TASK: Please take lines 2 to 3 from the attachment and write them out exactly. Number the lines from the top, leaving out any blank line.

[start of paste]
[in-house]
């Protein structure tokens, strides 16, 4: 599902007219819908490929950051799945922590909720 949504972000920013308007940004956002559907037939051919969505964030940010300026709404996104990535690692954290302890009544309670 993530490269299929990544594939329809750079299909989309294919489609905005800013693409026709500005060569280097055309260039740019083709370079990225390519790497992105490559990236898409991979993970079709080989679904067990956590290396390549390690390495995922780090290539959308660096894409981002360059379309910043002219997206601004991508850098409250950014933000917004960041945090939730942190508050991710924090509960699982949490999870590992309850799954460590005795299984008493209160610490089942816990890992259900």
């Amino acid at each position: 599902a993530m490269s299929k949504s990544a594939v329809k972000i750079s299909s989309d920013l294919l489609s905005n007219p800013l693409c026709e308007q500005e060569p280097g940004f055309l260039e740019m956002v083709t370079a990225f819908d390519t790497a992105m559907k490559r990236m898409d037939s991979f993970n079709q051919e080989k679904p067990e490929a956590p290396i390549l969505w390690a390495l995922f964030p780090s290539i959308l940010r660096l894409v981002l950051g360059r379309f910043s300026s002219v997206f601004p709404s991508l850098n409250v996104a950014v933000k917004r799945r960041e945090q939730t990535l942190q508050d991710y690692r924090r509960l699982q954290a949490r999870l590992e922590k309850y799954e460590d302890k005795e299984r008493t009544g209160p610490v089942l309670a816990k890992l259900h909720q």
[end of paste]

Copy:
């Protein structure tokens, strides 16, 4: 599902007219819908490929950051799945922590909720 949504972000920013308007940004956002559907037939051919969505964030940010300026709404996104990535690692954290302890009544309670 993530490269299929990544594939329809750079299909989309294919489609905005800013693409026709500005060569280097055309260039740019083709370079990225390519790497992105490559990236898409991979993970079709080989679904067990956590290396390549390690390495995922780090290539959308660096894409981002360059379309910043002219997206601004991508850098409250950014933000917004960041945090939730942190508050991710924090509960699982949490999870590992309850799954460590005795299984008493209160610490089942816990890992259900």
């Amino acid at each position: 599902a993530m490269s299929k949504s990544a594939v329809k972000i750079s299909s989309d920013l294919l489609s905005n007219p800013l693409c026709e308007q500005e060569p280097g940004f055309l260039e740019m956002v083709t370079a990225f819908d390519t790497a992105m559907k490559r990236m898409d037939s991979f993970n079709q051919e080989k679904p067990e490929a956590p290396i390549l969505w390690a390495l995922f964030p780090s290539i959308l940010r660096l894409v981002l950051g360059r379309f910043s300026s002219v997206f601004p709404s991508l850098n409250v996104a950014v933000k917004r799945r960041e945090q939730t990535l942190q508050d991710y690692r924090r509960l699982q954290a949490r999870l590992e922590k309850y799954e460590d302890k005795e299984r008493t009544g209160p610490v089942l309670a816990k890992l259900h909720q």